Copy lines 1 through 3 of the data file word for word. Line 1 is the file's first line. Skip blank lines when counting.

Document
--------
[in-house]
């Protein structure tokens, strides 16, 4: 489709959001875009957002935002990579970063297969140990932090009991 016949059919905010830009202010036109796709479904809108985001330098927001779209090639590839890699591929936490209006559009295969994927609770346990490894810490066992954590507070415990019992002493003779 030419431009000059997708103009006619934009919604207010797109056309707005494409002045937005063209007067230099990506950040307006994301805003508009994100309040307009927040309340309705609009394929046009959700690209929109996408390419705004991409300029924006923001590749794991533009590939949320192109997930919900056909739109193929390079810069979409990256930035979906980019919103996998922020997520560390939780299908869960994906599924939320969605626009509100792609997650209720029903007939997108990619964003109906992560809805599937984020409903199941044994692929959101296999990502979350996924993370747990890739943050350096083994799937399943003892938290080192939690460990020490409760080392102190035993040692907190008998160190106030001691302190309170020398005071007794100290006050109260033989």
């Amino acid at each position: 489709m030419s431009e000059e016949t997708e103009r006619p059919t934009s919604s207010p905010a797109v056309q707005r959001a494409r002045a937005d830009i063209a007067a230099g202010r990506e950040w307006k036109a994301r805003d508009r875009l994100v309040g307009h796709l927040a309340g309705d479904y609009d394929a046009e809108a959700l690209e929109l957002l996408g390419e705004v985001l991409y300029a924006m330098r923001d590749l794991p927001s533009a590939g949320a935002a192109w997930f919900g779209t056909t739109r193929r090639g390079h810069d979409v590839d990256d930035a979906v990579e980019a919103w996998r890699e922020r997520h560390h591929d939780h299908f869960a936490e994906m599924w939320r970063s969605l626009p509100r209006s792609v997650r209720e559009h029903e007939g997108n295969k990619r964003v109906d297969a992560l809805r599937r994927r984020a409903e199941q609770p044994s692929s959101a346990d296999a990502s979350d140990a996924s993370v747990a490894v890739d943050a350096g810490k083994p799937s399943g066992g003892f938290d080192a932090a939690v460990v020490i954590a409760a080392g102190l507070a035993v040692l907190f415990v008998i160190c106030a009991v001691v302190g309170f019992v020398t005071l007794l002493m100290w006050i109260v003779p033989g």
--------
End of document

[in-house]
């Protein structure tokens, strides 16, 4: 489709959001875009957002935002990579970063297969140990932090009991 016949059919905010830009202010036109796709479904809108985001330098927001779209090639590839890699591929936490209006559009295969994927609770346990490894810490066992954590507070415990019992002493003779 030419431009000059997708103009006619934009919604207010797109056309707005494409002045937005063209007067230099990506950040307006994301805003508009994100309040307009927040309340309705609009394929046009959700690209929109996408390419705004991409300029924006923001590749794991533009590939949320192109997930919900056909739109193929390079810069979409990256930035979906980019919103996998922020997520560390939780299908869960994906599924939320969605626009509100792609997650209720029903007939997108990619964003109906992560809805599937984020409903199941044994692929959101296999990502979350996924993370747990890739943050350096083994799937399943003892938290080192939690460990020490409760080392102190035993040692907190008998160190106030001691302190309170020398005071007794100290006050109260033989």
């Amino acid at each position: 489709m030419s431009e000059e016949t997708e103009r006619p059919t934009s919604s207010p905010a797109v056309q707005r959001a494409r002045a937005d830009i063209a007067a230099g202010r990506e950040w307006k036109a994301r805003d508009r875009l994100v309040g307009h796709l927040a309340g309705d479904y609009d394929a046009e809108a959700l690209e929109l957002l996408g390419e705004v985001l991409y300029a924006m330098r923001d590749l794991p927001s533009a590939g949320a935002a192109w997930f919900g779209t056909t739109r193929r090639g390079h810069d979409v590839d990256d930035a979906v990579e980019a919103w996998r890699e922020r997520h560390h591929d939780h299908f869960a936490e994906m599924w939320r970063s969605l626009p509100r209006s792609v997650r209720e559009h029903e007939g997108n295969k990619r964003v109906d297969a992560l809805r599937r994927r984020a409903e199941q609770p044994s692929s959101a346990d296999a990502s979350d140990a996924s993370v747990a490894v890739d943050a350096g810490k083994p799937s399943g066992g003892f938290d080192a932090a939690v460990v020490i954590a409760a080392g102190l507070a035993v040692l907190f415990v008998i160190c106030a009991v001691v302190g309170f019992v020398t005071l007794l002493m100290w006050i109260v003779p033989g």